http://en.wikipedia....rode_potentials
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#10 nitric

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Posted 26 November 2008 - 04:43 AM

The experiment ive done to show that was were you put some NaHSO4+NaHCO4 [CO2 source] and after awhile put in a short strip of burning Mg, theres usually a small pop and some carbon left on the inside of the test tube, if you managed to get Ga to burn same would most likely happen
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#11 emcelhannon

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Posted 16 February 2010 - 03:40 AM

On displaying and storing gallium. What kind of clear container does this stuff NOT stick to?
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#12 UC

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Posted 17 February 2010 - 04:33 AM

On displaying and storing gallium. What kind of clear container does this stuff NOT stick to?


It doesn't stick to plastic very well. Especially if the surface is clean and not covered with oxide scum, which might be your problem. As long as it stays solid, any sort of plastic should be fine.

In fact, I used a plastic bag to clean mine off, by getting as much to stick as possible and pouring away the molten metal, then wringing out the stuff that stuck to recover clinging metal. I then used a clean plastic pipette to make small droplets of it on a plastic sheet and let them freeze.

Edited by UC, 17 February 2010 - 04:38 AM.

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#13 jordehwa

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Posted 17 February 2010 - 10:18 PM

well if you watch you tube videos periodic table of videos he is a professer in the university of nottingham and he held it with his bare hands
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#14 martijn315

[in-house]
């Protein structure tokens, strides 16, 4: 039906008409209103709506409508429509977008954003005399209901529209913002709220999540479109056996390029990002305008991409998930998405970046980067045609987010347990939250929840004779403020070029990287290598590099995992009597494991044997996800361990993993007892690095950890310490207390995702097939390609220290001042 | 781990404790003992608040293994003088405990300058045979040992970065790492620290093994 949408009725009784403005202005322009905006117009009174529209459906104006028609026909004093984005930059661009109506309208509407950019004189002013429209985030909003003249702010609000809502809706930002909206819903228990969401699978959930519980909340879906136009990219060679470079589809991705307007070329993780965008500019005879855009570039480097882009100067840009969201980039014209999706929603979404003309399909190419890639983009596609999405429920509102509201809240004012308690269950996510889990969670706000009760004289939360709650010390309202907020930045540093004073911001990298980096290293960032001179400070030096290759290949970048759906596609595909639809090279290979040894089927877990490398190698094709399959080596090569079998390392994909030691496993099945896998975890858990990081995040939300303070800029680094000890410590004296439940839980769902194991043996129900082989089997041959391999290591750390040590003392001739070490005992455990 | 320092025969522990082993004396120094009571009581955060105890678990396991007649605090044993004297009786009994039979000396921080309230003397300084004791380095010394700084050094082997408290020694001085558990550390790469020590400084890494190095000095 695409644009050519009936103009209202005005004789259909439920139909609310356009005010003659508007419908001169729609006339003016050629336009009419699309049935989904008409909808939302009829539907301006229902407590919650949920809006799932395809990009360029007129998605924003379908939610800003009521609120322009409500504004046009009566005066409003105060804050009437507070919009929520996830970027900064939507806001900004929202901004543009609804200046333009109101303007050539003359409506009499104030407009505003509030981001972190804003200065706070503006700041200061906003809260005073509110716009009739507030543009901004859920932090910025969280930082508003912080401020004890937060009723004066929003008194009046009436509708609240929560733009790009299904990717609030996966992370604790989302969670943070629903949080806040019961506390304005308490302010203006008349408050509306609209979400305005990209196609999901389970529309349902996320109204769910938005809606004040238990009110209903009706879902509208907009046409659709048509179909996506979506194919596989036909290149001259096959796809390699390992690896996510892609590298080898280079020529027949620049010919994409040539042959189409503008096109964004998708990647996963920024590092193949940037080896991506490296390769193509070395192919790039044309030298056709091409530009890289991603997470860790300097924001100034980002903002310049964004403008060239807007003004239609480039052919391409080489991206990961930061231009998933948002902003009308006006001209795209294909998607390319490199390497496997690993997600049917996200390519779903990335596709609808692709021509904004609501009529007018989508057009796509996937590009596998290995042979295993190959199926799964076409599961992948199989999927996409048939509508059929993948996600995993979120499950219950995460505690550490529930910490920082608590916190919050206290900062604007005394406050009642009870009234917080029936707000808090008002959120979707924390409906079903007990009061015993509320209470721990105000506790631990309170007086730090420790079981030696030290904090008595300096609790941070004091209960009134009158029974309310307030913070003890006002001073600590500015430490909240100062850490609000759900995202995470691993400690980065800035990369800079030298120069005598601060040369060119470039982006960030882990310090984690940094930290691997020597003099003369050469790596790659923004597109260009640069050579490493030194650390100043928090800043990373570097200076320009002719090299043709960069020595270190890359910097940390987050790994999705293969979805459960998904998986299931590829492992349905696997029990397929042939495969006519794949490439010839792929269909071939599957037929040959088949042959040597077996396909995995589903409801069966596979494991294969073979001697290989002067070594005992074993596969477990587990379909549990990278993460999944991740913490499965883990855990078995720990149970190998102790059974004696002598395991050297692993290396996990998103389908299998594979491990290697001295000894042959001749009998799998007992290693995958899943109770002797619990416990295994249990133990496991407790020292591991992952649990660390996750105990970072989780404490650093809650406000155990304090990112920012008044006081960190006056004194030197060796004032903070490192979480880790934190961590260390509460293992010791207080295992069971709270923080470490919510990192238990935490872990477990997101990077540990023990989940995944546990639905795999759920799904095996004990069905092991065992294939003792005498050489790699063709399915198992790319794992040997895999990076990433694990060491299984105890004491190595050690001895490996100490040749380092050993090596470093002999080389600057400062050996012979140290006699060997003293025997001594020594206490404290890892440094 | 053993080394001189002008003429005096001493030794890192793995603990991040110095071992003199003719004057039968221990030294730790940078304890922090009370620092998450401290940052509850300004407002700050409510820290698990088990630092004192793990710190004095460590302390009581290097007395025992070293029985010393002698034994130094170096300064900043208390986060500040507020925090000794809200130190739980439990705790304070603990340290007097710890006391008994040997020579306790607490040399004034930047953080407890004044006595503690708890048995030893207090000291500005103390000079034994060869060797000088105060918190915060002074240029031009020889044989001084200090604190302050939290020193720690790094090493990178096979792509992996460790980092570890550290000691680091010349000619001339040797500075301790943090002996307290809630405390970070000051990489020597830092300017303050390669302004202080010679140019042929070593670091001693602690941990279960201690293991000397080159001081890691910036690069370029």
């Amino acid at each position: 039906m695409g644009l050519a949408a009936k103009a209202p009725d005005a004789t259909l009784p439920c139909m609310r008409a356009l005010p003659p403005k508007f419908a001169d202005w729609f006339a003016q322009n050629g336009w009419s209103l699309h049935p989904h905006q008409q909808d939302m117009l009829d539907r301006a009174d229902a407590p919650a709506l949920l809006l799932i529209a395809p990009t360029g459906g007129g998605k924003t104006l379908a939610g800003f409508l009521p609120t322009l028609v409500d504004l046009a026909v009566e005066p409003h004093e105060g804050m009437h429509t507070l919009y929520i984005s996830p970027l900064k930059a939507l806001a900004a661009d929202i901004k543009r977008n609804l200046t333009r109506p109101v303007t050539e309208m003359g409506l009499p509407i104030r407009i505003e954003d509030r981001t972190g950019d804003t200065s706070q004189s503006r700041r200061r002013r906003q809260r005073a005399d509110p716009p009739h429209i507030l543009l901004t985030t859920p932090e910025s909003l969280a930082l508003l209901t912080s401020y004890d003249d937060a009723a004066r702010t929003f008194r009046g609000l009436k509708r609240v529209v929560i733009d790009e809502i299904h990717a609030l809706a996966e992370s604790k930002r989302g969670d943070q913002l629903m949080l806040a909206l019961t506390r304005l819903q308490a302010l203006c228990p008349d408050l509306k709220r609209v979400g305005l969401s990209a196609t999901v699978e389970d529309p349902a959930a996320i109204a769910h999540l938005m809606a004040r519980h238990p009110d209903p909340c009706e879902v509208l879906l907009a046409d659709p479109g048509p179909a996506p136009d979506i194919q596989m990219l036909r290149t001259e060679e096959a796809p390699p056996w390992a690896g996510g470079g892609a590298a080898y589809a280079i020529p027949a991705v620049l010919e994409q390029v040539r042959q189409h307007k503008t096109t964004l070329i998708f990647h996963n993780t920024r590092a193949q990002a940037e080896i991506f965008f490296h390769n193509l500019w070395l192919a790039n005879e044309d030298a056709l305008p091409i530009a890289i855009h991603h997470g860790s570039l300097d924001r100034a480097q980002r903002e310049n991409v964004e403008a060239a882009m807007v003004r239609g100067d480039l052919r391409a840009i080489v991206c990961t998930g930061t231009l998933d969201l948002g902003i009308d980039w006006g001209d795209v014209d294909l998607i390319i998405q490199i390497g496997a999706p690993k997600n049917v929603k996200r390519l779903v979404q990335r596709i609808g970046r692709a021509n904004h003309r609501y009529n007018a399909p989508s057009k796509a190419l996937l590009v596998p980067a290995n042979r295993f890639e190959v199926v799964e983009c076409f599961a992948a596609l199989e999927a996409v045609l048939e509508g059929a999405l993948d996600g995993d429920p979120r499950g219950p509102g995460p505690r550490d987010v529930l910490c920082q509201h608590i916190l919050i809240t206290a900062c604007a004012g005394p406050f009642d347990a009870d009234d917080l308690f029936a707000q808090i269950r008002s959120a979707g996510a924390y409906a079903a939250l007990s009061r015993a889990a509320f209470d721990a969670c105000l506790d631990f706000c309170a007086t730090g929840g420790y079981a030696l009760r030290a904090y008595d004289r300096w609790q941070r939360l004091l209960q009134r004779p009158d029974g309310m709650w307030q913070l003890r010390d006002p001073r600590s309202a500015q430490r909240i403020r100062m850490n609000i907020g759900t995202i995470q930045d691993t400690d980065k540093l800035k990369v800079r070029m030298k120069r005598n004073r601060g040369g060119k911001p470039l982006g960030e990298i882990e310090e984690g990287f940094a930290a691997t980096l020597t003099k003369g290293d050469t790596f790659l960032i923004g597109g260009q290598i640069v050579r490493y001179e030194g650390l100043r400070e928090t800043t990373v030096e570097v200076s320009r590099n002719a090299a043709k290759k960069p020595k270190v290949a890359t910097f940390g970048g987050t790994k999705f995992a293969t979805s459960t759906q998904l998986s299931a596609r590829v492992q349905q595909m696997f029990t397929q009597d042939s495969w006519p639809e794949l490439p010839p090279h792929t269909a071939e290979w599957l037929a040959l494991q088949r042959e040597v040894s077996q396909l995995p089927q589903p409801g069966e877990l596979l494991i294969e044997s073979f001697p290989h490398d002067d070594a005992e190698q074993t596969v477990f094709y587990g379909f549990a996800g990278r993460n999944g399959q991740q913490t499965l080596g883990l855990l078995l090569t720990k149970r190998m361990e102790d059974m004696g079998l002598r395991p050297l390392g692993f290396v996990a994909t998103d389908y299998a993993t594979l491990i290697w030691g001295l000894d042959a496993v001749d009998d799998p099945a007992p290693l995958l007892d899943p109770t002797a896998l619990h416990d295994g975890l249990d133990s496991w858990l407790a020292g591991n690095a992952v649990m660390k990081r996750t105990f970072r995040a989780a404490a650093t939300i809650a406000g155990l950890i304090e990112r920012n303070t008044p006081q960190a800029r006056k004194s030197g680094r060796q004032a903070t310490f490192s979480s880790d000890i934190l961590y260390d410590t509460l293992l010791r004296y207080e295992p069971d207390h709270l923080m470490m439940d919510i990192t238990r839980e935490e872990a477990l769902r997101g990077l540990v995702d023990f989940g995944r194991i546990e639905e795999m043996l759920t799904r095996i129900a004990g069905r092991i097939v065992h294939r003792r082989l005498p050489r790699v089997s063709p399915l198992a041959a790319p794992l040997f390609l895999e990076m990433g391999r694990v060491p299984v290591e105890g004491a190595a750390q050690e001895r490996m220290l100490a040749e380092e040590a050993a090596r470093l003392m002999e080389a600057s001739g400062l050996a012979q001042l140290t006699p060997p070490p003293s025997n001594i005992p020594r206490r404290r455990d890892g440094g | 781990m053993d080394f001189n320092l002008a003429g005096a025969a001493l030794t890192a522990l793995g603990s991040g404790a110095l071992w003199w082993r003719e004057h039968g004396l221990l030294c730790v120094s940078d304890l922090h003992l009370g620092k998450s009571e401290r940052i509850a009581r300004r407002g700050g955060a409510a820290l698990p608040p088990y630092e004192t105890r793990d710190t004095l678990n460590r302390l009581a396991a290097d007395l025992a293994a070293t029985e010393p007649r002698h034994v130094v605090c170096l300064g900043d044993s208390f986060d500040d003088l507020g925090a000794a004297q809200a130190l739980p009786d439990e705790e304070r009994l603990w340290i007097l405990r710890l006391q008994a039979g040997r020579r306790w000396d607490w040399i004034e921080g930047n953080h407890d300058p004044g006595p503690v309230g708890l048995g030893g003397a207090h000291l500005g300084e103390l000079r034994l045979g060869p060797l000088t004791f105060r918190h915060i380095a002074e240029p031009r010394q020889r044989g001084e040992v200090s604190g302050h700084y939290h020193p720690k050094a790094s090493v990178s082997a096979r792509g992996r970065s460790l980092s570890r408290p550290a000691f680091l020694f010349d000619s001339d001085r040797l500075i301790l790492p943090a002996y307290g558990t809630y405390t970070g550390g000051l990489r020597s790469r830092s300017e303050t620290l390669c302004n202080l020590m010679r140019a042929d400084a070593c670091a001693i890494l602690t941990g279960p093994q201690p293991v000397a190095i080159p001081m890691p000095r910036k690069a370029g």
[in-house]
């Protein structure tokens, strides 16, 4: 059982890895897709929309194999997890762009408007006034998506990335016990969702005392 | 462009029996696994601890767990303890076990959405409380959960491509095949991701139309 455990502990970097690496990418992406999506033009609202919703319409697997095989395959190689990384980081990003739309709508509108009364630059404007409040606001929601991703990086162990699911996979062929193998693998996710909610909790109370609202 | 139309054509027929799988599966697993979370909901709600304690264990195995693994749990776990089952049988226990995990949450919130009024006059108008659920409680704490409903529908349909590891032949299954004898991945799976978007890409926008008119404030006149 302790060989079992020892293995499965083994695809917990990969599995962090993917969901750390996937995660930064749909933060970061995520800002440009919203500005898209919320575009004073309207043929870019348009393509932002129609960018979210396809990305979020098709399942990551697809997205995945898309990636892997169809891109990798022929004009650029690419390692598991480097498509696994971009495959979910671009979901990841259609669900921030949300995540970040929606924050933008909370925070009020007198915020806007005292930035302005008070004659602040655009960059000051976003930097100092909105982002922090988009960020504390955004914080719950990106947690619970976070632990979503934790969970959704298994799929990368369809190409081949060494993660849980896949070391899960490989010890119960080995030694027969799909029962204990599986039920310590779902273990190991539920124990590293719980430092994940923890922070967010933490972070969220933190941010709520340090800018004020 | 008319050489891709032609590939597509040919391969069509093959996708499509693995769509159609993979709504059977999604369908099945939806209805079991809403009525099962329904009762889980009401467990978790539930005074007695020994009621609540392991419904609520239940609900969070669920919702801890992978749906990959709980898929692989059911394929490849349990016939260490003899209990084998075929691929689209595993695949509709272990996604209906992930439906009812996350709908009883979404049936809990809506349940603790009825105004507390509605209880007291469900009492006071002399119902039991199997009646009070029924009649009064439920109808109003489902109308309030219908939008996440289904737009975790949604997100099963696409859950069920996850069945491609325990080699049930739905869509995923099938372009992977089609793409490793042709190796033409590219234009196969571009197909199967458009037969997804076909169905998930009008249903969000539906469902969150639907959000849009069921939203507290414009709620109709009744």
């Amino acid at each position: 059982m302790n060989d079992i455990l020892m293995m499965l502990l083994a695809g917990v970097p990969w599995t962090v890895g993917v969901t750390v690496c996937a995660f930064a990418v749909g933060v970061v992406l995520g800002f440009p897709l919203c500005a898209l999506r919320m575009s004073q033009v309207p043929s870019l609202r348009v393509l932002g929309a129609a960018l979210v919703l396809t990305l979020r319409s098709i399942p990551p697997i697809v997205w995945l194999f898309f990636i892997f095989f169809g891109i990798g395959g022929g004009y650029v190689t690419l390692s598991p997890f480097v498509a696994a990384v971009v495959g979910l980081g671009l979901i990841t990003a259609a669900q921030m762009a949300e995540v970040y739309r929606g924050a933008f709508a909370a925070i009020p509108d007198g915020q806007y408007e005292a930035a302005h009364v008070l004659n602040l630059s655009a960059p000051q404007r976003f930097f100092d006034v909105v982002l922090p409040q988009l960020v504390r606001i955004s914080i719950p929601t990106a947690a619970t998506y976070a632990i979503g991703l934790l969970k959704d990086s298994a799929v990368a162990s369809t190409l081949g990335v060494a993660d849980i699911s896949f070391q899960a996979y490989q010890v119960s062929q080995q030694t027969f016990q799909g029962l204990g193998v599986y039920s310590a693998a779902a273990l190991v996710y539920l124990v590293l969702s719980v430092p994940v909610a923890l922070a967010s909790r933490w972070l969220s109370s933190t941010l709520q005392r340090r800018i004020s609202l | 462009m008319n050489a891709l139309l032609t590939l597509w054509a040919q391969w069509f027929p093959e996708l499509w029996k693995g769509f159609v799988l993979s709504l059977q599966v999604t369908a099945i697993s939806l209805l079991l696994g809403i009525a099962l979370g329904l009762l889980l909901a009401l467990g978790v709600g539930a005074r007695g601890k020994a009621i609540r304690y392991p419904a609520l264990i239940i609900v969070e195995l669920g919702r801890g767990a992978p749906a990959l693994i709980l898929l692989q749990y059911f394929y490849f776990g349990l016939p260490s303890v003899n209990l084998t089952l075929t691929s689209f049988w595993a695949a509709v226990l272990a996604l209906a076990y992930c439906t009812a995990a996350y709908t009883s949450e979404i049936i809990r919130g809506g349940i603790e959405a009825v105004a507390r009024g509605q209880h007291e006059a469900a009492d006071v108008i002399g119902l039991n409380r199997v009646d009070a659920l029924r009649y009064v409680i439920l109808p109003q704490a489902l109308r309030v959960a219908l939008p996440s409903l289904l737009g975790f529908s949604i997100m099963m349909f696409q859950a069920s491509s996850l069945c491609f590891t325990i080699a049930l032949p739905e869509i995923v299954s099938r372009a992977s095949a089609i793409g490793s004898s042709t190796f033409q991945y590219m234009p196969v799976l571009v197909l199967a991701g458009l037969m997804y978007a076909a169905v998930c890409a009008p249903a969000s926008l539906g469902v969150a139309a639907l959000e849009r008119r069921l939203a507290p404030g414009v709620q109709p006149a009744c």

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Posted 16 December 2010 - 09:47 PM

I was reading the element collection thread and just discovered the ability of Gallium to melt at 86C. Descriptions said you could hold it in your hand and watch it melt!! Checking out the MSDS, I got a much different description...

http://www.espi-metals.com/msds's/gallium.pdf

"SKIN: In case of contact, immediately wash with soap and plenty of water for at least 5 minutes. Remove contaminated clothing and shoes. Thoroughly clean contaminated clothing and shoes before reuse. Get medical attention if irritation develops or persists."

Does anyone have personal experience with handling Gallium?

Is it actually safe to play with for an extended period?

Are there any other kewl metals/elements that are safe to handle but have prudent MSDSs such as this?

Thanks,
CSR


MSDS can be quite deceptive, try the MSDS for Sodium Chlorine (table salt!) you'll find that it will cause cancer, care should be taken to avoid skin contact, wash hands with soap and plenty of water etc. I've handled gallium quite extensively, and personally know of people who have actually intentionally swallowed up to 10 grams of gallium without any side effects. Gallium is even considered a nutrient, is used in medics as a scan (gallium is injected in the blood stream). So it's totally safe to handle gallium! even water can be toxic if you drink huge amounts! just keep your wits, and you're totally fine.



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#15 WhaleLlama

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Posted 13 October 2014 - 07:28 PM

gallium is mildly toxic, but is often considered non-toxic. It's not as bad as mercury, and mercury's not actually that bad as long as you dont eat it or breathe it. The trouble with gallium is that it wets the skin unlike mercury. it gets into the crevices in your skin and stains everythin it touches, so it;s nowhere near as much fun. It melts at 29.8°C, which is equivalent to 86°F. Any scientific document that still uses fahrenheit should be burned.

If you get gallium, i'd reccomend you only handle it wearing gloves. it'll still melt but you wont be risking anything.

here's a better MSDS

That MSDS mainly refers to it as if it were in large quantites, as in enough to cover your clothes.